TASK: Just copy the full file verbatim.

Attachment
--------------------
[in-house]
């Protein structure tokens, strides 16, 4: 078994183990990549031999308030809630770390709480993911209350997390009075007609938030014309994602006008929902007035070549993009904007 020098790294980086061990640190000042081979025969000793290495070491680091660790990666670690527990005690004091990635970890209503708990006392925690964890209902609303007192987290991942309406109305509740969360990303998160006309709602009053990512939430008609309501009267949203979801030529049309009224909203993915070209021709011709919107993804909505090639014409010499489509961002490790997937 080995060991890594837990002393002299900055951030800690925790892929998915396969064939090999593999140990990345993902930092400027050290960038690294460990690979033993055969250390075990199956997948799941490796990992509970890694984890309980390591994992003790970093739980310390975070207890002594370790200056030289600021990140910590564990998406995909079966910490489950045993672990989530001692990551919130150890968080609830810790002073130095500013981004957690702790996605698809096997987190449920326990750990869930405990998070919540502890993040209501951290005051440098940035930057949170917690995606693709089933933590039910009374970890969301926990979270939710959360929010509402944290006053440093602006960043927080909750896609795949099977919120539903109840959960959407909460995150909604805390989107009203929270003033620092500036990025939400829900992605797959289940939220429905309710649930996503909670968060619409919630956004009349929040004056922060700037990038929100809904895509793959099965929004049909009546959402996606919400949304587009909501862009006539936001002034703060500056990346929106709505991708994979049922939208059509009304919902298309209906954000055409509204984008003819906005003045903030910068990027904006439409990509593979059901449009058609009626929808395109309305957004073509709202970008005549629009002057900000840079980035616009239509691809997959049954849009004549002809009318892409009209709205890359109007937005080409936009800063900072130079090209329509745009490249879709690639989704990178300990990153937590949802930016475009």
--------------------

[in-house]
């Protein structure tokens, strides 16, 4: 078994183990990549031999308030809630770390709480993911209350997390009075007609938030014309994602006008929902007035070549993009904007 020098790294980086061990640190000042081979025969000793290495070491680091660790990666670690527990005690004091990635970890209503708990006392925690964890209902609303007192987290991942309406109305509740969360990303998160006309709602009053990512939430008609309501009267949203979801030529049309009224909203993915070209021709011709919107993804909505090639014409010499489509961002490790997937 080995060991890594837990002393002299900055951030800690925790892929998915396969064939090999593999140990990345993902930092400027050290960038690294460990690979033993055969250390075990199956997948799941490796990992509970890694984890309980390591994992003790970093739980310390975070207890002594370790200056030289600021990140910590564990998406995909079966910490489950045993672990989530001692990551919130150890968080609830810790002073130095500013981004957690702790996605698809096997987190449920326990750990869930405990998070919540502890993040209501951290005051440098940035930057949170917690995606693709089933933590039910009374970890969301926990979270939710959360929010509402944290006053440093602006960043927080909750896609795949099977919120539903109840959960959407909460995150909604805390989107009203929270003033620092500036990025939400829900992605797959289940939220429905309710649930996503909670968060619409919630956004009349929040004056922060700037990038929100809904895509793959099965929004049909009546959402996606919400949304587009909501862009006539936001002034703060500056990346929106709505991708994979049922939208059509009304919902298309209906954000055409509204984008003819906005003045903030910068990027904006439409990509593979059901449009058609009626929808395109309305957004073509709202970008005549629009002057900000840079980035616009239509691809997959049954849009004549002809009318892409009209709205890359109007937005080409936009800063900072130079090209329509745009490249879709690639989704990178300990990153937590949802930016475009």